That tooth whitening story is too funny! Well, I'll try to alert some of my friends at Google, for all the good it will probably do... enough. back to the plants
WiseAcre said…
Part of the problem is with the economic downturn bids on ad placements have fallen through the floor. The result - spammer and scammer ads are now competing and winning placement on sites. These 'advertisers' are bidding on any and all keywords to get their ads placed.

Using the Competitive Ad Filter will keep these ads from showing up again - with one big hang up - these are spammer's ads and they change URLs faster than you can filter them (Google does shut them down when reported - but as I said they keep flooding the AdWords program)

Right now it's almost a losing battle but I've managed pretty much to keep them off my site. If one does appear it's soon gone. ( from having only a couple ads filtered in a year - since November I've put nearly 200 in my filter and only have a couple spaces left before I hit the wall)

I personally have not had that much of a problem except on my Looney Tunes pages - not many ads for that subject. I have a large body of specific - focused content on my site and the Google AdBot has pretty much figured out what's relevant to my site / blog.

As Genevieve stated - use text only ads to help reduce the number of these junk ads since image ads are used most often by the spammers.

Not to say Google can't do better but some of the responsibility also lies with the blog owner. You need to Filter and Report bad ads. (see how often these ads show up with a "good, trusted URL' only to be taken to a spam/scam site.)

Sorry about the rambling - there's just too much to cover in a comment.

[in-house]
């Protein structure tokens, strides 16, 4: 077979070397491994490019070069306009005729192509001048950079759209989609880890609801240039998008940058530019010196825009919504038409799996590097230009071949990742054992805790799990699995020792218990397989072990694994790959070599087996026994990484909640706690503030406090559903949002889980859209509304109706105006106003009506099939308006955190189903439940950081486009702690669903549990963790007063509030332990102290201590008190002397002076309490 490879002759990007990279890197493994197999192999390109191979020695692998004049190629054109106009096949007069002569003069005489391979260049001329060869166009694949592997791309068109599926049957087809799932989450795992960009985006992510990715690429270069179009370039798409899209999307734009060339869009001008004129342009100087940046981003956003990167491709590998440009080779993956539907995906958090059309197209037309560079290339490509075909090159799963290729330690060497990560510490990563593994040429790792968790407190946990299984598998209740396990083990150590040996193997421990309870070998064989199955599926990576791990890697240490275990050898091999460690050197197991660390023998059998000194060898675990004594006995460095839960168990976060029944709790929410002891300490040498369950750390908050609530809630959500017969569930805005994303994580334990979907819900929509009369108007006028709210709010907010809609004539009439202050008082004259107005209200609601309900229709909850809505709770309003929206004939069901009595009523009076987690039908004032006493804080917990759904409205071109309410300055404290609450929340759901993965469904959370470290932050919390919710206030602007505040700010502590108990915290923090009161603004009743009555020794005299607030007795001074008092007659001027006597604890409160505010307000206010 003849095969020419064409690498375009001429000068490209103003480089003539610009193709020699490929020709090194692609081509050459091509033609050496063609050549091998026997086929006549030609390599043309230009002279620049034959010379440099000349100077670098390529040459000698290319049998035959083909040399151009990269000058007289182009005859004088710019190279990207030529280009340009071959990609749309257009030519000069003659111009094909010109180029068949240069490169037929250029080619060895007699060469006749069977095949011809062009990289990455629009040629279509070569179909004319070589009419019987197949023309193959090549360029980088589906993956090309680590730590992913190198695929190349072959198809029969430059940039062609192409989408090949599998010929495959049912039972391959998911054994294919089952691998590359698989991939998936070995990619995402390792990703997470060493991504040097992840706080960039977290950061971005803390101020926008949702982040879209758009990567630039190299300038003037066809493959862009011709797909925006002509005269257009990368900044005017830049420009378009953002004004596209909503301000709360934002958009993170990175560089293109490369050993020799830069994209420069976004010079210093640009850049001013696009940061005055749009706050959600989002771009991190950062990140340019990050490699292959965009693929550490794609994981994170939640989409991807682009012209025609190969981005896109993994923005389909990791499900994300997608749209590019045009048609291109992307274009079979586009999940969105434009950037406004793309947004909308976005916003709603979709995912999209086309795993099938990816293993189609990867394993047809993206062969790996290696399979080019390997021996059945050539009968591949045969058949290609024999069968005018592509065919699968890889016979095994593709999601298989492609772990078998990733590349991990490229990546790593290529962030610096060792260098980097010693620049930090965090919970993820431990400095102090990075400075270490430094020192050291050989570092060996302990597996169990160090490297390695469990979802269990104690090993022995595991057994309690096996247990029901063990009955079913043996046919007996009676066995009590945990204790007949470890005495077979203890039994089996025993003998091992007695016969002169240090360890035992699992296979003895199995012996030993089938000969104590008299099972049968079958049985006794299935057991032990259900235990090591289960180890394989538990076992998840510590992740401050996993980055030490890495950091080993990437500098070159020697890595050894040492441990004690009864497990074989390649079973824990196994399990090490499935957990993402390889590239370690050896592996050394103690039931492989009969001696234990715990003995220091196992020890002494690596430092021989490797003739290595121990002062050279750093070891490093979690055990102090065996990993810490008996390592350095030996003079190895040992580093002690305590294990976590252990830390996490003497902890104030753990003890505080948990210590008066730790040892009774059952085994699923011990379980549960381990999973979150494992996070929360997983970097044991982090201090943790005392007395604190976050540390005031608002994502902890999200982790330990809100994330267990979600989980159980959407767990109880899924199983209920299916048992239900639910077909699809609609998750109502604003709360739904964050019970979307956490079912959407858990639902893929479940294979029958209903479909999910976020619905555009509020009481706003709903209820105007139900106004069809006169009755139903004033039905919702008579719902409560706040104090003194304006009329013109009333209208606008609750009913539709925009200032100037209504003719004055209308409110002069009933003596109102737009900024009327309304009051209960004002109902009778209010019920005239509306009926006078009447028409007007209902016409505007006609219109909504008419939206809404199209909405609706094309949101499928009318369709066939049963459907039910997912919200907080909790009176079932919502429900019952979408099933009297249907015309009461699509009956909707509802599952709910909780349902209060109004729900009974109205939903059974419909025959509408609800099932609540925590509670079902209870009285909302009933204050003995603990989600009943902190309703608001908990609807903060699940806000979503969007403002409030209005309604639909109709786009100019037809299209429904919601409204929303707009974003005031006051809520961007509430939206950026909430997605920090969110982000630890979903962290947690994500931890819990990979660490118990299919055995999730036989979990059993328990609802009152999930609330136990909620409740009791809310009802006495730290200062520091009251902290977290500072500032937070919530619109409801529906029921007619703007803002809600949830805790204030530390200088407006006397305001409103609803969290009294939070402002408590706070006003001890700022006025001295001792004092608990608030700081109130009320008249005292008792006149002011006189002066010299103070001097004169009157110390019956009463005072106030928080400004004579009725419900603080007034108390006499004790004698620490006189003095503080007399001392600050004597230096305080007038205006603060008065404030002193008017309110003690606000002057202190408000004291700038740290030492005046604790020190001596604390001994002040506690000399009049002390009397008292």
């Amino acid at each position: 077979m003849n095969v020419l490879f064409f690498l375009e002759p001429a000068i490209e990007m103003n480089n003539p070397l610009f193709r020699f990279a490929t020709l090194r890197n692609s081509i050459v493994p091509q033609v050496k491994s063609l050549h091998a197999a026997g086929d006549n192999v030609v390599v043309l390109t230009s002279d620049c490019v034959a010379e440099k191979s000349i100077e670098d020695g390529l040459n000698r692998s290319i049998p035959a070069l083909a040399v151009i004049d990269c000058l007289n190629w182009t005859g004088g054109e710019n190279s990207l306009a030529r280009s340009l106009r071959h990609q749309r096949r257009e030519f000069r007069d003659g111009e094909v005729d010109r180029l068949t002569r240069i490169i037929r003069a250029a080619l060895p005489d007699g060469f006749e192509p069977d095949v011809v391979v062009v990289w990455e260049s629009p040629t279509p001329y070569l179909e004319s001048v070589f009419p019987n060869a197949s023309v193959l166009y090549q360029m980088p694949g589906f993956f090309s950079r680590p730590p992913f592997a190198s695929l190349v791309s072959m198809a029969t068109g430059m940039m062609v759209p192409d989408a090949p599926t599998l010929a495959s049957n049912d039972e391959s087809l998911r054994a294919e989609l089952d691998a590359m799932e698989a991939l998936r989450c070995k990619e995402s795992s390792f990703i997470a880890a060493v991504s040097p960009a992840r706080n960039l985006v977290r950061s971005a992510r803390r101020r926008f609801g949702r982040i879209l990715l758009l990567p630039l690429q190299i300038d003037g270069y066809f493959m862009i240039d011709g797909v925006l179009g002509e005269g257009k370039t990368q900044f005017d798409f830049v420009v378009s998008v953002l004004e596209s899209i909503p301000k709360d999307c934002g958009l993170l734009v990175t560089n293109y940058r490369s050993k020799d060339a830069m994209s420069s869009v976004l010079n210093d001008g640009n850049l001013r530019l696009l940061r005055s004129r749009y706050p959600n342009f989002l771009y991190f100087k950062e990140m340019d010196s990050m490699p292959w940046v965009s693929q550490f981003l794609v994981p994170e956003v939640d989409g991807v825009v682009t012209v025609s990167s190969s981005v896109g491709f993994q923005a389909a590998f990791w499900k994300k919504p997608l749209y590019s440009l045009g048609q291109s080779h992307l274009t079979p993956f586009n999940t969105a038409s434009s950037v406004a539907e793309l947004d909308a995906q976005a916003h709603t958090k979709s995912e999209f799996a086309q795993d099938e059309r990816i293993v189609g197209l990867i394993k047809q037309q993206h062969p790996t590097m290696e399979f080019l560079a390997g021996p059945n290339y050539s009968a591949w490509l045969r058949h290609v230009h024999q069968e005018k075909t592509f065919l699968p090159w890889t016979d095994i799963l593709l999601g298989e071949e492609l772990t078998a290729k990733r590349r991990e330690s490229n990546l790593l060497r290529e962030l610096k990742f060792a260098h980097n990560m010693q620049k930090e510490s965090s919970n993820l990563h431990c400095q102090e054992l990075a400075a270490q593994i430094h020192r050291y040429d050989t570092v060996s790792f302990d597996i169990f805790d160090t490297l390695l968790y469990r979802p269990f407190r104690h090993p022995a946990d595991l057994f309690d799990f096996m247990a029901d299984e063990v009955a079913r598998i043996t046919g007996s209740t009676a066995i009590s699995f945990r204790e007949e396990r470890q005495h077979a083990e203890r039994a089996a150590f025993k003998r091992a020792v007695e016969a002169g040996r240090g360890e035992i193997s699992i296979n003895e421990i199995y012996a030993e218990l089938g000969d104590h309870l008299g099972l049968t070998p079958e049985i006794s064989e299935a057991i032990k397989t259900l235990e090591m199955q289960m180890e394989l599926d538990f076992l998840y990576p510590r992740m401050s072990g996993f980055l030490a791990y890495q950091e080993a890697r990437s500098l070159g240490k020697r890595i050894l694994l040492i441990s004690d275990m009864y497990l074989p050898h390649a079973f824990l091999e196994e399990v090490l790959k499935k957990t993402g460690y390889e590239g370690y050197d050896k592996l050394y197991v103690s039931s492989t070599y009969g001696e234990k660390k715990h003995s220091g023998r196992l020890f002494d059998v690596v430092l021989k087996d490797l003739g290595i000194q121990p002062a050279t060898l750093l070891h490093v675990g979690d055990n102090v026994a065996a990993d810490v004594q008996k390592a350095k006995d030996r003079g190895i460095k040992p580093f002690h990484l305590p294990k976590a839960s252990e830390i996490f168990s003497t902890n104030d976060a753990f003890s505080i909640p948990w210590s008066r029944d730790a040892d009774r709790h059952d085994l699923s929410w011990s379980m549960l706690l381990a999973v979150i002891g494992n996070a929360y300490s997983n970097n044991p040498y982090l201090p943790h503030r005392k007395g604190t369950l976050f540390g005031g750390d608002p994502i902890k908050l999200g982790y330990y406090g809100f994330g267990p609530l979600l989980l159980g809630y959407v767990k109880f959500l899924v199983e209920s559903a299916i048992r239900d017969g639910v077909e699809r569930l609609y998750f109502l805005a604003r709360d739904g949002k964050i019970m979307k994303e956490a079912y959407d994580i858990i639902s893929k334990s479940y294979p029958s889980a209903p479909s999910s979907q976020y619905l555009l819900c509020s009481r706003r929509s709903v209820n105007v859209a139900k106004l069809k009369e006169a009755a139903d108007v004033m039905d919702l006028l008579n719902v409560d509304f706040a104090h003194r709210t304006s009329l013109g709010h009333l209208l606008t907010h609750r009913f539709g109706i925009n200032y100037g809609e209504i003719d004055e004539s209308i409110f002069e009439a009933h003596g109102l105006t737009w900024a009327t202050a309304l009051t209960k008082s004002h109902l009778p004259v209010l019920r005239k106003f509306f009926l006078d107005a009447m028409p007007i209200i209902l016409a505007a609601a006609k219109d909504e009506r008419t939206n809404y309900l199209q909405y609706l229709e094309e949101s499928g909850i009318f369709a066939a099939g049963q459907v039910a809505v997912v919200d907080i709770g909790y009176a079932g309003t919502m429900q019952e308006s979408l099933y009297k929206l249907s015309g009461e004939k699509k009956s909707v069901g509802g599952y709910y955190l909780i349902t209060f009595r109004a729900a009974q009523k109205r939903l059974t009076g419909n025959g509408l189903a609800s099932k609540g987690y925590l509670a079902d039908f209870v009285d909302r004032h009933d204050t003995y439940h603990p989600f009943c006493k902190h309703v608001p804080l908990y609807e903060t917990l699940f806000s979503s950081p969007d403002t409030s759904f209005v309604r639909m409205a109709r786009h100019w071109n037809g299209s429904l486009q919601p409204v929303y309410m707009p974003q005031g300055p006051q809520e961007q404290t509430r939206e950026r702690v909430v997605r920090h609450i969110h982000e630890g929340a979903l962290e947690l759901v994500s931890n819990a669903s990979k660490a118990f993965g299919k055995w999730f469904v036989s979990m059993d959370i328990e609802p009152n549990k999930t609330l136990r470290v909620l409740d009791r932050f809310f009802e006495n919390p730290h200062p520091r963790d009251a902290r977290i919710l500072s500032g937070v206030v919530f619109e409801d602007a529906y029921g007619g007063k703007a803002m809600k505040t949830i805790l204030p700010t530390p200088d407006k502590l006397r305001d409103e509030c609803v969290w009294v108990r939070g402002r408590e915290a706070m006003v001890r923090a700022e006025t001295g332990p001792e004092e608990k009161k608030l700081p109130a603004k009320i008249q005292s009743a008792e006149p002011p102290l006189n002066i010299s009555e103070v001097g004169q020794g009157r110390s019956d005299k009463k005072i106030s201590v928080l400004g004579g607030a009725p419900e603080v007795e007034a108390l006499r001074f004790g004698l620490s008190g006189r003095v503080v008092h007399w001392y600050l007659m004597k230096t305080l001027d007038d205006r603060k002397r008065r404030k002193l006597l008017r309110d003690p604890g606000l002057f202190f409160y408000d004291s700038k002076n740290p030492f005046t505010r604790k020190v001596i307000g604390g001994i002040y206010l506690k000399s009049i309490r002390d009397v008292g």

Thank you for the post, Town Mouse!
I see those faces every day and they irritate me.
lostlandscape said…
It's hard enough stringing a few words to make a nice sentence, but could you imagine writing about gardens while trying to avoid phrases like "wrinkled leaves" or Daffodil Planter's "getting his teeth into" phrase to maybe try to get around some of these ads popping up on a site? If a blogger we read and enjoy runs a few sidebar ads that might help them pay for blogging in the first place, I'm for it. But some of these spam ads we've been seeing too much of lately...yeah, enough already!
Unknown said…
What she said! They're even more annoying on Facebook, with all these scam ads popping up on the right sidebar. Google wants to rule the world, obviously. I don't have any problem with people monetizing their sites for the 47 cents it might bring (I do too, for all it's worth) but I dislike the visual ads and won't use them myself.
Town Mouse said…
Ah, we've really hit a nerve here! I'm trying to let Google know. I actually think rather highly of them as a company, after all, we're all using their Blogger software for free, even if we don't "monetize".
Let's hope they realize this is evil, which is against the company motto.
Randy Emmitt said…
Guess these ads are a great reson to not have ads on ones blog. They barely would make you any money anyway.
I couldn't agree more with all the previous comments. I have elected to be "an ad free site"
Amanda said…
I've installed AdBlock Plus and find it's great for getting rid of those really annoying ads (AdBlock Plus website).
MNGarden said…
I found those ads offensive myself.
Swimray said…
Google Ad(Non)Sense put up 'Flatten Your Stomach' ads on my garden blog for a month this past winter. The 'Christian Mom' is now playing on my ad space. I have no idea what triggered those. Does Google think that just because we are indoors in winter and not active in our gardens, ...?

I don't mind the ads on most blogs if they are discrete, and do not interfere with reading the blog. I actually click on one once in a while to help 'reward' the blogger for a post I really like, since the blogger makes a bit of money.

Last year, Google discontinued an ad type that allowed you to select the ads appearing on your site. Trouble was, a reader needed to order something from those sites in order for you to receive the commission.

I am seriously considering deleting my ads, since it will be another 10 years at this rate before I ever see a Google check for my ads, and since they annoy some readers. I refuse to make the ads a major feature on my blog layout.
Just an update to say that the New Zealand blogger's site no longer has the ad that sparked the firestorm. And she has a wonderful, beautiful site.